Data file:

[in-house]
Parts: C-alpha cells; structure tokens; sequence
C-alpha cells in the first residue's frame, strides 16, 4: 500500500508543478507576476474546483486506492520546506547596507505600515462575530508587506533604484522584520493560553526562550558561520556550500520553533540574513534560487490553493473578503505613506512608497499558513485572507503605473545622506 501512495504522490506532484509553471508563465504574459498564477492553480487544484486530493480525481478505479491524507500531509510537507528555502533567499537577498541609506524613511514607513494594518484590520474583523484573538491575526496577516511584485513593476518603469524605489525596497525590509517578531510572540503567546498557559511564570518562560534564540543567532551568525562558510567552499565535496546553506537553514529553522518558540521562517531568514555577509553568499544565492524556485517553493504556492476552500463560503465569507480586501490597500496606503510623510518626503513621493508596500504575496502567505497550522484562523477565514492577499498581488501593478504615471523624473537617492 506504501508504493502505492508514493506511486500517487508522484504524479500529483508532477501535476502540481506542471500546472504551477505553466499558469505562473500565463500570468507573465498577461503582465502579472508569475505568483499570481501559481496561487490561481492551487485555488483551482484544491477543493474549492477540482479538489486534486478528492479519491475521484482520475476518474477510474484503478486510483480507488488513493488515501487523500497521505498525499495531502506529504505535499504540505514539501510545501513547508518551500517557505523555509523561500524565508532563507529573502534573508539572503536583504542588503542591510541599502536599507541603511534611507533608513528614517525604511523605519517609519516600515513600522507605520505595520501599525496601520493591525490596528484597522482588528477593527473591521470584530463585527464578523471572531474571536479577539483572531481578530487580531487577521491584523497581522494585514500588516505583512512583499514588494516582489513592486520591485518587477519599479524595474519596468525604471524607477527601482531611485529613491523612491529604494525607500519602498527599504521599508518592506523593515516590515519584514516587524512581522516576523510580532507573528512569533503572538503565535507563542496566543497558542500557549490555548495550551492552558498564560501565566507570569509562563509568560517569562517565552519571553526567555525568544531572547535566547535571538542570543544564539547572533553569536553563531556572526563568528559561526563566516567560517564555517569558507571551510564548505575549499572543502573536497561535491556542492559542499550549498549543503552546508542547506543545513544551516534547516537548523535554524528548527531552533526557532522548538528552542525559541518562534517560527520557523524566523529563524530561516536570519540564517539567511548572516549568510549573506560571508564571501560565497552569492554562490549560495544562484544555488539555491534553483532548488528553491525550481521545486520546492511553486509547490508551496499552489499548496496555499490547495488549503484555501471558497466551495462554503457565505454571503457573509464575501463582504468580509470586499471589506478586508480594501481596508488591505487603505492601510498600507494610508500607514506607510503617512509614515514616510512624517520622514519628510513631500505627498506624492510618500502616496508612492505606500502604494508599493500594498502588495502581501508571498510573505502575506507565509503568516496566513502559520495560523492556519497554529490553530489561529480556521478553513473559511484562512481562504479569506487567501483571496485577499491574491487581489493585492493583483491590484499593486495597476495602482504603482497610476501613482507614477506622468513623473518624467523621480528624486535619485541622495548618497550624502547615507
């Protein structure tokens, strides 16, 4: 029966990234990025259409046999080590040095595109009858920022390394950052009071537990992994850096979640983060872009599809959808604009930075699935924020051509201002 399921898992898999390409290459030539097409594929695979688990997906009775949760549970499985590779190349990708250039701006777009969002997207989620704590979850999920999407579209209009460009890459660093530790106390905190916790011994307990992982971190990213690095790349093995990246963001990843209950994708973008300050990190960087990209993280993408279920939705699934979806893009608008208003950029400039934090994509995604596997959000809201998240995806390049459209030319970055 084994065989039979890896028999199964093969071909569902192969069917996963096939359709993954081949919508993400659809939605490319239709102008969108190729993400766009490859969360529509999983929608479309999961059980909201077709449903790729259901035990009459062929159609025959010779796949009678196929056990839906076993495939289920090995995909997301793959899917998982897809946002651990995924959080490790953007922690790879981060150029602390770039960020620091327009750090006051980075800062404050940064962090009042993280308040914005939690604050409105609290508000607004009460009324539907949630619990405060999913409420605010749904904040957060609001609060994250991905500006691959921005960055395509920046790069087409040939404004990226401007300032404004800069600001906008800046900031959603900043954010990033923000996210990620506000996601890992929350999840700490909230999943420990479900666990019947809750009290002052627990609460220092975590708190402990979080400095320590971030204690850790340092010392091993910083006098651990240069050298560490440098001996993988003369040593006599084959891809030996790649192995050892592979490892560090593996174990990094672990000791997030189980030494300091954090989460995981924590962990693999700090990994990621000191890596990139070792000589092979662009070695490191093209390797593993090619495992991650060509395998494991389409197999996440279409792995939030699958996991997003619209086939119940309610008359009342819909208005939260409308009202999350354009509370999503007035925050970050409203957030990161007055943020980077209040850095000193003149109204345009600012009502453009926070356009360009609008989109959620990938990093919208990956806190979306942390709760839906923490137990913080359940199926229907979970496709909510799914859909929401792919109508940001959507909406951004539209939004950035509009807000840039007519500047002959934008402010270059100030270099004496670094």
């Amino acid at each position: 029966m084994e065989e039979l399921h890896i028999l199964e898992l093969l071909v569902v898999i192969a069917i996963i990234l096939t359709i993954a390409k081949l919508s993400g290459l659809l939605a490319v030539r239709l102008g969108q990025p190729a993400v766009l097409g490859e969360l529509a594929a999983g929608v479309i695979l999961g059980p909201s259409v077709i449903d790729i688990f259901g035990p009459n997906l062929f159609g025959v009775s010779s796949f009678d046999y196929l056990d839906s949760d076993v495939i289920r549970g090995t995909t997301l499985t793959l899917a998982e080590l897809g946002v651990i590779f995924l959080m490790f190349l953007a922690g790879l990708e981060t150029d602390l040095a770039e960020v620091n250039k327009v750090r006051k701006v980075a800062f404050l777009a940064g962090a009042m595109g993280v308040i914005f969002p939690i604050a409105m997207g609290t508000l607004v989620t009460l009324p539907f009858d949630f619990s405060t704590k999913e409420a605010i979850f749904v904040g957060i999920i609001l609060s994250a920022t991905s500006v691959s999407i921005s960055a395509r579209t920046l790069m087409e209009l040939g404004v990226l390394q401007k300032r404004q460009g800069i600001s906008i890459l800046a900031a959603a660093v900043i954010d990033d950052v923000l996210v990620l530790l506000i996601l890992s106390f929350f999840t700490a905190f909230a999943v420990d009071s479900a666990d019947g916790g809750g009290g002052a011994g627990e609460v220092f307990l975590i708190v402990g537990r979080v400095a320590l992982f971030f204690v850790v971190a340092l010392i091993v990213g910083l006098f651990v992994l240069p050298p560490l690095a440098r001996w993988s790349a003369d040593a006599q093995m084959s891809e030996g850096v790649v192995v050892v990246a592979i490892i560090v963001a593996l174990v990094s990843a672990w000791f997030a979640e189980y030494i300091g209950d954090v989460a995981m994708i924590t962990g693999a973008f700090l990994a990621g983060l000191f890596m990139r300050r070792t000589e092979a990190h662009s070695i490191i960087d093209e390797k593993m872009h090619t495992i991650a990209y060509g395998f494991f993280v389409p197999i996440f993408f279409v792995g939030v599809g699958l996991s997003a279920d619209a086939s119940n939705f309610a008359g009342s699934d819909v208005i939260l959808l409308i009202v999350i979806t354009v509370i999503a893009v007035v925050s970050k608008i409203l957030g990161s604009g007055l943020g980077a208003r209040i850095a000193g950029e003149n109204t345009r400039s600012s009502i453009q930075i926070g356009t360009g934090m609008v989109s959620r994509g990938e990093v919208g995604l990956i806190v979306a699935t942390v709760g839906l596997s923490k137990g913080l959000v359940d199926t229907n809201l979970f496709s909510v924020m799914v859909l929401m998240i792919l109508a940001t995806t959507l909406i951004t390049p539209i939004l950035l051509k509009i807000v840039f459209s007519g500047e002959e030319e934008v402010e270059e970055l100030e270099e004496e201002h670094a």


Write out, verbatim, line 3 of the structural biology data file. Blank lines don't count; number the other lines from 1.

C-alpha cells in the first residue's frame, strides 16, 4: 500500500508543478507576476474546483486506492520546506547596507505600515462575530508587506533604484522584520493560553526562550558561520556550500520553533540574513534560487490553493473578503505613506512608497499558513485572507503605473545622506 501512495504522490506532484509553471508563465504574459498564477492553480487544484486530493480525481478505479491524507500531509510537507528555502533567499537577498541609506524613511514607513494594518484590520474583523484573538491575526496577516511584485513593476518603469524605489525596497525590509517578531510572540503567546498557559511564570518562560534564540543567532551568525562558510567552499565535496546553506537553514529553522518558540521562517531568514555577509553568499544565492524556485517553493504556492476552500463560503465569507480586501490597500496606503510623510518626503513621493508596500504575496502567505497550522484562523477565514492577499498581488501593478504615471523624473537617492 506504501508504493502505492508514493506511486500517487508522484504524479500529483508532477501535476502540481506542471500546472504551477505553466499558469505562473500565463500570468507573465498577461503582465502579472508569475505568483499570481501559481496561487490561481492551487485555488483551482484544491477543493474549492477540482479538489486534486478528492479519491475521484482520475476518474477510474484503478486510483480507488488513493488515501487523500497521505498525499495531502506529504505535499504540505514539501510545501513547508518551500517557505523555509523561500524565508532563507529573502534573508539572503536583504542588503542591510541599502536599507541603511534611507533608513528614517525604511523605519517609519516600515513600522507605520505595520501599525496601520493591525490596528484597522482588528477593527473591521470584530463585527464578523471572531474571536479577539483572531481578530487580531487577521491584523497581522494585514500588516505583512512583499514588494516582489513592486520591485518587477519599479524595474519596468525604471524607477527601482531611485529613491523612491529604494525607500519602498527599504521599508518592506523593515516590515519584514516587524512581522516576523510580532507573528512569533503572538503565535507563542496566543497558542500557549490555548495550551492552558498564560501565566507570569509562563509568560517569562517565552519571553526567555525568544531572547535566547535571538542570543544564539547572533553569536553563531556572526563568528559561526563566516567560517564555517569558507571551510564548505575549499572543502573536497561535491556542492559542499550549498549543503552546508542547506543545513544551516534547516537548523535554524528548527531552533526557532522548538528552542525559541518562534517560527520557523524566523529563524530561516536570519540564517539567511548572516549568510549573506560571508564571501560565497552569492554562490549560495544562484544555488539555491534553483532548488528553491525550481521545486520546492511553486509547490508551496499552489499548496496555499490547495488549503484555501471558497466551495462554503457565505454571503457573509464575501463582504468580509470586499471589506478586508480594501481596508488591505487603505492601510498600507494610508500607514506607510503617512509614515514616510512624517520622514519628510513631500505627498506624492510618500502616496508612492505606500502604494508599493500594498502588495502581501508571498510573505502575506507565509503568516496566513502559520495560523492556519497554529490553530489561529480556521478553513473559511484562512481562504479569506487567501483571496485577499491574491487581489493585492493583483491590484499593486495597476495602482504603482497610476501613482507614477506622468513623473518624467523621480528624486535619485541622495548618497550624502547615507